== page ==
89. Weili Dai / 51
Co-founder, Marvell Tech. Group,

Co-founder of one of the world’s leading producers of “fabless” semiconductors, with a client roster that includes Apple, Samsung and Toshiba.

90. Risa Lavizzo-Mourey / 57
ceo, Robert Wood Johnson Foundation,

Oversees an estimated 700 grants that dedicate up to $400 million per year toward improving health and healthcare, including assisting states with the implementation of the Affordable Care Act.

91. Sun Yafang / 56
Chair, Huawei Technologies,

Credited with turning Huawei into the world’s No. 2 maker of telecom equipment, with 2011 revenues topping $32 billion.

92. Sheikha Lubna Al Qasimi / 53
Minister of Foreign Trade,

This year, she has been using her post to strengthen exports to Arab markets.

93. Guler Sabanci / 57
Chair, Sabanci Holding,

The third-generation leader of the second-largest company in Turkey, which has a controlling interest in companies in the financial services, energy, cement and retail sectors.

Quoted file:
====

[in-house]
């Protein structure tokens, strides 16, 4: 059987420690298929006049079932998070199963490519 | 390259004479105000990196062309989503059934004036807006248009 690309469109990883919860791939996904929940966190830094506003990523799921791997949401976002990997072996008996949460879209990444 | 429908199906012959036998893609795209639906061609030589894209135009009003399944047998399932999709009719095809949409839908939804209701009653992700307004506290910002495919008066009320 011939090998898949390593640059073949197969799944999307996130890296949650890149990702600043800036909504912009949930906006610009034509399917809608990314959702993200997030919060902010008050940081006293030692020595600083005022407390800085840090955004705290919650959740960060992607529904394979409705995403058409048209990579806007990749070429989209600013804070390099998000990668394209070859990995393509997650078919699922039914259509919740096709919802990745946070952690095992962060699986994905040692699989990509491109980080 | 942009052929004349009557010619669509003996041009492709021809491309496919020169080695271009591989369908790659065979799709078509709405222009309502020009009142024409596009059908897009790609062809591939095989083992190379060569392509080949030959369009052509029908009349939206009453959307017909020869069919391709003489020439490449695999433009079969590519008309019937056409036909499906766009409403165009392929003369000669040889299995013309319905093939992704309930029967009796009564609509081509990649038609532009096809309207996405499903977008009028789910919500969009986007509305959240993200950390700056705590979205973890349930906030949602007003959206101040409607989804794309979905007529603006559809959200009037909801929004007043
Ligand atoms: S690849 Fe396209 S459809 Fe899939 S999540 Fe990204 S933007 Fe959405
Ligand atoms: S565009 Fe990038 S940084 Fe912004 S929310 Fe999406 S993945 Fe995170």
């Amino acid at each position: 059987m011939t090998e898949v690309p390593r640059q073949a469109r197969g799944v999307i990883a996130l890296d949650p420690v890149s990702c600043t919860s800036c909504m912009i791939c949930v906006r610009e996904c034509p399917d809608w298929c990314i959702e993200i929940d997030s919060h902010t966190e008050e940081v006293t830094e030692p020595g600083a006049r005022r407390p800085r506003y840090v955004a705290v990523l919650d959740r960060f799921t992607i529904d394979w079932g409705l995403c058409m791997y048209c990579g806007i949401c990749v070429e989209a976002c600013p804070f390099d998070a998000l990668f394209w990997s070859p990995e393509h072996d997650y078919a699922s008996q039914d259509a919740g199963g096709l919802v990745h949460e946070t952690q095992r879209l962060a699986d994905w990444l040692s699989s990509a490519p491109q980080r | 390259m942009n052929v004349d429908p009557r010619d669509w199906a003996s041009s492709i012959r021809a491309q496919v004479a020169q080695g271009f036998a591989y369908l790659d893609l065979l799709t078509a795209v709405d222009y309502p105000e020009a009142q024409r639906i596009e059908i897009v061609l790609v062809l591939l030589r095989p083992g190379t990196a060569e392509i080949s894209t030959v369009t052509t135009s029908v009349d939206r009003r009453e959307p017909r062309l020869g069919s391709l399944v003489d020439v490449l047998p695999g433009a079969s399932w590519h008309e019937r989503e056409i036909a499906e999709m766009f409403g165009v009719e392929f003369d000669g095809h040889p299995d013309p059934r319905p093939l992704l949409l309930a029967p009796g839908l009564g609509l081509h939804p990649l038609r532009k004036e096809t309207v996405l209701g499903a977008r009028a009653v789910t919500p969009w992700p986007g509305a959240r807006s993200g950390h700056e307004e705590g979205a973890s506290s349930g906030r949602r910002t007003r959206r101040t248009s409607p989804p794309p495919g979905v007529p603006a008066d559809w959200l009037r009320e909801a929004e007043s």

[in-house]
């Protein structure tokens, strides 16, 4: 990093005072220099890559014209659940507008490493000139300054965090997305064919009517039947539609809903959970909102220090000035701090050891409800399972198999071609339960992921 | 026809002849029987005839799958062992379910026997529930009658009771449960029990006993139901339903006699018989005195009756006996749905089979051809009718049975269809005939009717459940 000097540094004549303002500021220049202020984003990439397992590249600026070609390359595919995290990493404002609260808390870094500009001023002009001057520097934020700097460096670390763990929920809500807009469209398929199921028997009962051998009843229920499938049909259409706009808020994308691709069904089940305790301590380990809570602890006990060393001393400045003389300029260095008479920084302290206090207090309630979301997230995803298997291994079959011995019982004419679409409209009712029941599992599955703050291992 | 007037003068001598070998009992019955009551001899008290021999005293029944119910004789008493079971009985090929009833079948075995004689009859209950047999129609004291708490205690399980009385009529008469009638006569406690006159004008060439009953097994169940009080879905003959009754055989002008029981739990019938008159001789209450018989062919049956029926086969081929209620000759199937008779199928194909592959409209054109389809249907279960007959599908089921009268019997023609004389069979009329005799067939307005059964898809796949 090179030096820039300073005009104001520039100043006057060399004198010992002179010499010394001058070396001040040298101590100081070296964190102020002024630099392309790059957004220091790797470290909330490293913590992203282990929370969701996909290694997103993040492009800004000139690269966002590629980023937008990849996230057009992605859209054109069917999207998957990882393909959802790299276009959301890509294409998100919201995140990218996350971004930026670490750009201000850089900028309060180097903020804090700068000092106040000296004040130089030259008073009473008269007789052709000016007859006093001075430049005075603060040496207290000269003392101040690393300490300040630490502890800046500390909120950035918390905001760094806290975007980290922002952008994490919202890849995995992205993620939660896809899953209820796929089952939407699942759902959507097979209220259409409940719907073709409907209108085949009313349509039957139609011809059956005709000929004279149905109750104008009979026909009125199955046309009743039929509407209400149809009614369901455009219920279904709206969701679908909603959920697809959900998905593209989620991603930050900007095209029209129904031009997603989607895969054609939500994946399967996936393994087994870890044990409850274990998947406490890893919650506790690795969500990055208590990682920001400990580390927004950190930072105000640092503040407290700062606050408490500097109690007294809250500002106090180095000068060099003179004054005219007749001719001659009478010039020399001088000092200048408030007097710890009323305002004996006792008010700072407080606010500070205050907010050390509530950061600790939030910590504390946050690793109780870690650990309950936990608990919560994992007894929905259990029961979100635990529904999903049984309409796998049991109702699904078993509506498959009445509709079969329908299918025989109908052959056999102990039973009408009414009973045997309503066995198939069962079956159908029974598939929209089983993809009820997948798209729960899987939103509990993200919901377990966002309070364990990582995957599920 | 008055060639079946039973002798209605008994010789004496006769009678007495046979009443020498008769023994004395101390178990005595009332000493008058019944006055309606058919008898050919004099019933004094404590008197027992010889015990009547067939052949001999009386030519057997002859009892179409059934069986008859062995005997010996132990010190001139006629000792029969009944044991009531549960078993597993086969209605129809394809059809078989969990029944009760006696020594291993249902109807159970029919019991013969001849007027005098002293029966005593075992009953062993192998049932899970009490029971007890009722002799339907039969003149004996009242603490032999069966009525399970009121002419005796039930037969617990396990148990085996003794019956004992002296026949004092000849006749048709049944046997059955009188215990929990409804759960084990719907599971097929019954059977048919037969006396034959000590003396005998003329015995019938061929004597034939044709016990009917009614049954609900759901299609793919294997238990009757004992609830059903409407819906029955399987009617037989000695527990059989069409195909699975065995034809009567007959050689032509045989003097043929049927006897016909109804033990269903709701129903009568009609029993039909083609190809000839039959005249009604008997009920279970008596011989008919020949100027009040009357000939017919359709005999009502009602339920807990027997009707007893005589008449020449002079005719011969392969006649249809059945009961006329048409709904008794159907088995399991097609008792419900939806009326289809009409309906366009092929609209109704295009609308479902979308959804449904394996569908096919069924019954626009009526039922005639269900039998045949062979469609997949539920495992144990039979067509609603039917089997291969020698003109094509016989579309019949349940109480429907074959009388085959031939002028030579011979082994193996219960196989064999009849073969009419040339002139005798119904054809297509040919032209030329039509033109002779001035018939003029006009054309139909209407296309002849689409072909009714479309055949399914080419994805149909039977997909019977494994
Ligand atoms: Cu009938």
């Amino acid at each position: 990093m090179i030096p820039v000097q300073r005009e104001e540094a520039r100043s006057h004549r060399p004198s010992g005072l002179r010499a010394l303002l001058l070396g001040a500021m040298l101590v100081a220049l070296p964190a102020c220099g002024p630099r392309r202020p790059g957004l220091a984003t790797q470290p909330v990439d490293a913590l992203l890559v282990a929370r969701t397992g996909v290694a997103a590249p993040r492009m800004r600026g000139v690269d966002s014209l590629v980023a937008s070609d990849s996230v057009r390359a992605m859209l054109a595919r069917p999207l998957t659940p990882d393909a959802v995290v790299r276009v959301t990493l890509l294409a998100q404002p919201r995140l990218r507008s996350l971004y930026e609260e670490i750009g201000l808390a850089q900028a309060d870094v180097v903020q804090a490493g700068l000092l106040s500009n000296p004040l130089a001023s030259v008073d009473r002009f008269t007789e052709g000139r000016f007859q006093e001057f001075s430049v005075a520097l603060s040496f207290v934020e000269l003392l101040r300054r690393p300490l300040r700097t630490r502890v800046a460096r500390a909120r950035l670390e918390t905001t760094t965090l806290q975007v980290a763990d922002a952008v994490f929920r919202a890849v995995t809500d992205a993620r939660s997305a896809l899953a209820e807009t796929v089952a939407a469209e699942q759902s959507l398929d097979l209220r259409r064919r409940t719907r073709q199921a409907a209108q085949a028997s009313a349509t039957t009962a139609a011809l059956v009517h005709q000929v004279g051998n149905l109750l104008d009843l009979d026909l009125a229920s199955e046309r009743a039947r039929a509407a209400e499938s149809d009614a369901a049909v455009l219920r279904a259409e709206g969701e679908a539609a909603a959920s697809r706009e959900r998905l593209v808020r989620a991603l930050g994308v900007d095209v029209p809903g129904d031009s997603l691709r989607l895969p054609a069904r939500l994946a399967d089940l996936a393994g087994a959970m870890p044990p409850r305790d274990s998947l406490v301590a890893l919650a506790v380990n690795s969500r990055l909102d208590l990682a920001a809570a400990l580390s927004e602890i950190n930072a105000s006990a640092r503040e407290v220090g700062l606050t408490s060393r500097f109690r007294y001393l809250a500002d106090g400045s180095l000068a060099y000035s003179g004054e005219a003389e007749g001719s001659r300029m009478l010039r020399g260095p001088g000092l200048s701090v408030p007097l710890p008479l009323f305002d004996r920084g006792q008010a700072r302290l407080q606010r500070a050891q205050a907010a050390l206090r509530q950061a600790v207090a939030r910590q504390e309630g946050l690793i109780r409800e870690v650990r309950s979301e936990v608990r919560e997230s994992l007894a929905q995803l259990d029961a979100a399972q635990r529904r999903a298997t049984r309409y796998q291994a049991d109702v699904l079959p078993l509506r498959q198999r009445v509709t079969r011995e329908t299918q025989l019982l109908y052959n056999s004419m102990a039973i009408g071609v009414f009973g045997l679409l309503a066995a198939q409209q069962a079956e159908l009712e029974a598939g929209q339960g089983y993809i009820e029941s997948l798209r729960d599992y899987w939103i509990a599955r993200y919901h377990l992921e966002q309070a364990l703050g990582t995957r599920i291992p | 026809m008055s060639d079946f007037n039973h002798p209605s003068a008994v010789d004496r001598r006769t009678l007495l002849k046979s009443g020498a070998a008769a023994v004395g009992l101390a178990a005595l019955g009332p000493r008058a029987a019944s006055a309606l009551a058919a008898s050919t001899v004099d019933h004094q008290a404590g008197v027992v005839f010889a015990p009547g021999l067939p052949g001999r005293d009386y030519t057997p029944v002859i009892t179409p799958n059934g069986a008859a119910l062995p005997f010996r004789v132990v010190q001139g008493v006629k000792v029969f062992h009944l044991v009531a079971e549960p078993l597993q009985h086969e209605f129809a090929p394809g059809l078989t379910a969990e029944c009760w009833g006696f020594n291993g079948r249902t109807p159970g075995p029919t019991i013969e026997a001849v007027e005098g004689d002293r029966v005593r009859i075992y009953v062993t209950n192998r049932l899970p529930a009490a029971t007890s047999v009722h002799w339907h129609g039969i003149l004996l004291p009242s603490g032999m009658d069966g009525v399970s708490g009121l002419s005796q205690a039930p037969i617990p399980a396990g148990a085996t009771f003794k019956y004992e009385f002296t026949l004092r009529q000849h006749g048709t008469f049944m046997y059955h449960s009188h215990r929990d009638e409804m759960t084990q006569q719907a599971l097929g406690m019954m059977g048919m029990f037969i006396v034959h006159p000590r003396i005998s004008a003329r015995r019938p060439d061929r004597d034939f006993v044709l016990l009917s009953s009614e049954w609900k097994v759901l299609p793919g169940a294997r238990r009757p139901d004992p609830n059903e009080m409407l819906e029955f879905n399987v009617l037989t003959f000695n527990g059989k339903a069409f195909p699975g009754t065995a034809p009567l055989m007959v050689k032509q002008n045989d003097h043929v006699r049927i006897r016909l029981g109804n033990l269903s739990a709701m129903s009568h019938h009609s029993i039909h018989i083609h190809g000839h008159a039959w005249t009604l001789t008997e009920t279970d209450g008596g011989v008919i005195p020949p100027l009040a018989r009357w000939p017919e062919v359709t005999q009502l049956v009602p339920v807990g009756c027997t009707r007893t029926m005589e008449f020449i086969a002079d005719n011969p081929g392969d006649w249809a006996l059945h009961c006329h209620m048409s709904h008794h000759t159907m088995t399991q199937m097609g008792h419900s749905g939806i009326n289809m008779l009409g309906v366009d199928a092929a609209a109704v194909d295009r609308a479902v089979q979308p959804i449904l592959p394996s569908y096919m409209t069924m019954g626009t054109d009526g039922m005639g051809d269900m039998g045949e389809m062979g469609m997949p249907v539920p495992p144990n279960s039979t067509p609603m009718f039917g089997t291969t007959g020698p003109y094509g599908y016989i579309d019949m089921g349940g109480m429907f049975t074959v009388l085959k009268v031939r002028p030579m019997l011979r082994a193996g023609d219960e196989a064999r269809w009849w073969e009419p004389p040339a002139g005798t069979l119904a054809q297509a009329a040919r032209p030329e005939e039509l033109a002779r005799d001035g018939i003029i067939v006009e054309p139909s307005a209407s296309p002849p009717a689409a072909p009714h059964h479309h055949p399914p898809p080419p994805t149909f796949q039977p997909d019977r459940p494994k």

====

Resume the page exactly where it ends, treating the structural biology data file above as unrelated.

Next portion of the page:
94. Greta Van Susteren / 58
News Anchor, Fox News,

Currently the longest-serving cable news anchor—male or female—on television.

95. Mary Callahan Erdoes / 45
Ceo, Asset Management, JPMorgan Chase,

One of the most powerful women on Wall Street is also one of the few high-ranking women left. When JPMorgan Chase made trades in 2012 that resulted in billions in losses, Erdoes’ unit took the opposite bet.

96. Mindy Grossman / 55
Ceo,  HSN,

Continues to find creative ways to broaden audience base, adding an online videogame channel to tap into the growing population of female gamers.

97. Patricia Woertz / 59
Ceo, Archer Daniels Midland,

Oversees massive agribusiness ADM, which converts corn, oil seeds, wheat and cocoa into products for food, animal feed and energy and which operates in over 75 countries around the world.

98. Judith Rodin / 68
President, The Rockefeller Foundation,

In the last year, she has overseen the distribution of $141 million to solving global problems.

99. Beth Brooke / 53
Global Vice Chair, Ernst & Young,

Has public policy responsibility for the firm’s operations in 140 countries around the world.

100. Sheikha Al Mayassa Al-Thani / 29
Chair,  Qatar Museums Authority

Arguably the most powerful woman in the art world today. Last year, she paid $250 million for Paul Cézanne’s “The Card Players”, setting a record for the highest price paid for a painting ever.

We selected the 100 most influential women from 7 categories or power bases: Billionaires, business, lifestyle (including entertainment and fashion), media, nonprofits/NGOs, politics and technology. To determine the rank within each category, as well as overall rank on the list of 100, we applied three metrics: Money, media presence and impact.